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Investor Spotlight: 1 Year’s Salary From 1 Flip? What Sold Me on Real Estate Featuring Chiagozie Fawole

BiggerPockets
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Investor Spotlight: 1 Year’s Salary From 1 Flip? What Sold Me on Real Estate Featuring Chiagozie Fawole

Meet a doctor who wanted more out of life than working it away. Seeing Tarek and Christina of HGTV fame profit $60K on one flip, Chiagozie Fawole decided to learn about real estate. Since then she’s acquired 27 doors, 12 of which she offloaded mid-pandemic.

investor spotlight chiagozie fawole

Name: Chiagozie Fawole

Age: 33

Location: Syracuse, New York

What were you doing prior to real estate?

I am a pediatric anesthesiologist. I was in the middle of my residency training when I got started in real estate.

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What got you interested in real estate investing, and how did you get started?

I was home one day, watching “Flip or Flop” on HGTV. It was intriguing to see Tarek and Christina make my entire annual resident salary in ONE episode. No 14-year long training. No late nights on call. No missing kids games and holiday gatherings…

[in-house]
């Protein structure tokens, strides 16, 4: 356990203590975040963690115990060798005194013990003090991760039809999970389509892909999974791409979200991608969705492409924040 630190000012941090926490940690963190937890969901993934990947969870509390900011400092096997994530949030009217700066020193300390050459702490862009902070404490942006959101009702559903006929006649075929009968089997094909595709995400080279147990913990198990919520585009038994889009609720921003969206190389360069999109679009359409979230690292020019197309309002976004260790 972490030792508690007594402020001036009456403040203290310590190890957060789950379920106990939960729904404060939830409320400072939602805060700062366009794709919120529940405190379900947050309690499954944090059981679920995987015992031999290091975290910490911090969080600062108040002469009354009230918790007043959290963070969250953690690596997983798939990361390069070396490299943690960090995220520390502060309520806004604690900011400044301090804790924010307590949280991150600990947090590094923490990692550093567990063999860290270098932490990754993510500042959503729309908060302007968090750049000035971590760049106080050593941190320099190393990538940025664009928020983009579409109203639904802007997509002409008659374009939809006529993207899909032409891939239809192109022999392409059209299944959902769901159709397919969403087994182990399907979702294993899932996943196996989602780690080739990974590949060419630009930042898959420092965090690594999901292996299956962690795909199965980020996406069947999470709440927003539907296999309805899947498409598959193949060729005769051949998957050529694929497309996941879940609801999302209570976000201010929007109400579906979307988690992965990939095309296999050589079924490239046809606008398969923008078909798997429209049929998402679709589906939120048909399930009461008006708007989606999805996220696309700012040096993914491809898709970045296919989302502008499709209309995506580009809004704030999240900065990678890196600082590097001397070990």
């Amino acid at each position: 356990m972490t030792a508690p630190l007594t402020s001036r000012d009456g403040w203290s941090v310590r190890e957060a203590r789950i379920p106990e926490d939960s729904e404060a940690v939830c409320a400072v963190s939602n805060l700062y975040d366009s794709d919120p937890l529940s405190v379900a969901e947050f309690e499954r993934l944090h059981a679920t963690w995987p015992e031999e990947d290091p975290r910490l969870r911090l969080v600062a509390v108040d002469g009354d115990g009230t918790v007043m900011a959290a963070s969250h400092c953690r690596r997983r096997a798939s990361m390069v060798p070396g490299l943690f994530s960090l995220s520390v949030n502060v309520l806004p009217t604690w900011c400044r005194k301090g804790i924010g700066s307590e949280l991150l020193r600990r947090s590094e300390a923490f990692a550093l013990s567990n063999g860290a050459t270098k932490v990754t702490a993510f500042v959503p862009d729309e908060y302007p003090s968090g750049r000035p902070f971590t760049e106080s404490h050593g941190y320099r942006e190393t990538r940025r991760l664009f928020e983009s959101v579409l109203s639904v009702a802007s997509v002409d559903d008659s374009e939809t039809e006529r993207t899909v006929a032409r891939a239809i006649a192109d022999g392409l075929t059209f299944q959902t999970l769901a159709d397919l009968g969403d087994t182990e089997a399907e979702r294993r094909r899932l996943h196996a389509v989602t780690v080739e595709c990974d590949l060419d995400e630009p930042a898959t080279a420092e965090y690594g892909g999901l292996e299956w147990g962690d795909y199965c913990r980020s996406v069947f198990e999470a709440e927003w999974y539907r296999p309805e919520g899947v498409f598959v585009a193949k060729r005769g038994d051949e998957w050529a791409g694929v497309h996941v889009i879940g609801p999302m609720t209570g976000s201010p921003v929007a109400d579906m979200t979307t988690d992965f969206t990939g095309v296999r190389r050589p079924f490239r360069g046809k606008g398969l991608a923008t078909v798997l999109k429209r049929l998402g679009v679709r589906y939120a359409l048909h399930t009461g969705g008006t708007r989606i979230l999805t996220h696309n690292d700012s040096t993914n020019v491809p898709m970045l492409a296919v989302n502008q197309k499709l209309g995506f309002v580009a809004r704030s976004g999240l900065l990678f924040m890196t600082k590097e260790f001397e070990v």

I grew up as a very focused student and trainee. As I got older, there was this nagging thought that there had to be more, and my eyes were peeled for business ideas. Earning $60K from one property on “Flip or Flop”? I decided that whatever they were doing I would learn more about.

I found BiggerPockets, and over the next year, immersed myself in the forums and listened to the podcasts. I learned how to analyze deals, fund them creatively, etc. But with the prices of homes in Brooklyn, New York, I couldn’t find anything that worked for me. I didn’t have enough money.

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I finally took a stab on a remote flip in Norfolk, Virginia, partnering with my dad. He had some cash. With that and a hard money loan, we were able to get that first deal! I was ecstatic.

Before that deal was done, I leveraged the experience to invite partners onto my second deal—a turnkey 12-unit apartment complex in Rochester, New York. I provided the deal and the credit, while they brought the cash in exchange for equity. I hired a property manager to handle the day-to-day of the property—there was no way I could have managed it myself as a fellow in pediatric anesthesiology. Seeing how “easy” it made it to run that property, I was hooked on property managers.